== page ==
This British ‘bucket list’ weepie starring the normally adorable Dakota Fanning dies long before the terminally ill 17 year-old herione takes her final breath. Now Is Good, an adaption of Jenny Downham’s novel Before I Die, features some fine talent in Paddy Considine and the still very beautifull Olivia Williams as the warring, but seperated, middle class parents of their precocious teen Tessa, but are themselves unable to resuscitate this overtly sentimental film from the familiar plot contrivances of Ol Parker’s bland script and the none too subtle direction.
Sporting a deliciously cute blonde crop, Fanning and her good time best friend Zoey (the foxy Kaya Scodelario) sieze the day in a sex, drugs and stealing spree through the seaside town of Brighton. Tessa finds love in the form of the hunky boy-next-door Jeremy Irvine, whom she pins her hope in losing her virginity to, the ultimate of her priorities. He, of the ‘too-good-to-be-true’ school of good guys, is a recent member of the ‘dead dad’ club and takes the leukemia victim on all sorts of life affirming, kitsch adventures.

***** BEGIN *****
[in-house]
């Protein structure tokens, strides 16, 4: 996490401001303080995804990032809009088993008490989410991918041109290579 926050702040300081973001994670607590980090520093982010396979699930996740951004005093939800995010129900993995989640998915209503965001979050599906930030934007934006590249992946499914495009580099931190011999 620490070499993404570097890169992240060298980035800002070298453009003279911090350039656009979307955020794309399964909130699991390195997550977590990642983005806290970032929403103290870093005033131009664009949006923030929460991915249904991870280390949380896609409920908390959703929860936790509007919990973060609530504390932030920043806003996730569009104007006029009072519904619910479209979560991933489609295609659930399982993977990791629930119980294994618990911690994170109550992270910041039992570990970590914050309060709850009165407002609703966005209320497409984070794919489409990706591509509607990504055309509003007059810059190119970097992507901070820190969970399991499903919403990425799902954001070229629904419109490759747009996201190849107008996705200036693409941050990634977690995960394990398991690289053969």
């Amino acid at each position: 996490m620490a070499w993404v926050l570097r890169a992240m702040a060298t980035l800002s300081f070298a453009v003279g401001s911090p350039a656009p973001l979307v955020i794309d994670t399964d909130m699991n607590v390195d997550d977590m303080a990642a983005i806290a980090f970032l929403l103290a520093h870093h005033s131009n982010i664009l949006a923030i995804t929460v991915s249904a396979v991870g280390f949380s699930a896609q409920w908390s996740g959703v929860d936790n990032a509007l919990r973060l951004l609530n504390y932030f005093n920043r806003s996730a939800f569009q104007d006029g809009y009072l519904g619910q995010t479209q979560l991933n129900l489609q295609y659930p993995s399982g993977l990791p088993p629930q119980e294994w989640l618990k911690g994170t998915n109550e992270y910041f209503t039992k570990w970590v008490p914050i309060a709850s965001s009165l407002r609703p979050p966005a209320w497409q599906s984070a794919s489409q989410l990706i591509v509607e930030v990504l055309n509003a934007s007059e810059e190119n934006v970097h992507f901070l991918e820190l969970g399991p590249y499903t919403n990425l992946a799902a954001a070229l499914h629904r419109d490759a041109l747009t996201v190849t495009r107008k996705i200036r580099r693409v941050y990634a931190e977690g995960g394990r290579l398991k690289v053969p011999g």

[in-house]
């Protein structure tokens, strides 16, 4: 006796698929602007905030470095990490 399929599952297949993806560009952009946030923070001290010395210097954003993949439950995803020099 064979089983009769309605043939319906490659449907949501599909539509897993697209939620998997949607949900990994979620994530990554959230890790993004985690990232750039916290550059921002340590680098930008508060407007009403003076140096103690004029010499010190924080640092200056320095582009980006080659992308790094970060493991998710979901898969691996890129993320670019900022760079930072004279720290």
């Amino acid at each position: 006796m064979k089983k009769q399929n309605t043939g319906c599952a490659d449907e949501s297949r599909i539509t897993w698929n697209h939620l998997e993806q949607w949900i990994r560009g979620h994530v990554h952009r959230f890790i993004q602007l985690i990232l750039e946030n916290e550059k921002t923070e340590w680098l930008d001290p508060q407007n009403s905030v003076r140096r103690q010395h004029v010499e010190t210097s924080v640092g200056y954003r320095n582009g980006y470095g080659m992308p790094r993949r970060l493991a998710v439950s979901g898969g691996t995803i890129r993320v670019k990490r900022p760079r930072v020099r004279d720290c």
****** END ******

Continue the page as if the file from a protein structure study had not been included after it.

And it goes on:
An inevitable conflict develops between the men in Tessa’s life as Paddy Considine’s overly protective father must face the double blow of losing both the paternal and authority in his life. It’s in the exchanges with Considine that Irvine shows he is more than a “hot-buttered biscuit” as described by Tessa’s free-spirited mother.
Aimed at the younger female audience it attempts to portrays, Now Is Good should be partially satisfying mainly for its attractive leads, hormone fuelled party scenes and contemporary soundtrack, not too mention the weepie bits that are heavily sign posted for emotional impact, but adding any real insight into the ready to die genre is way beyond its remit.
Now Is Good is in cinemas 21st September.
Director: Ol Parker
Stars: Dakota Fanning, Kaya Scodelario, Olivia Williams, Paddy Considine, Jeremy Irvine
Runtime: 103 min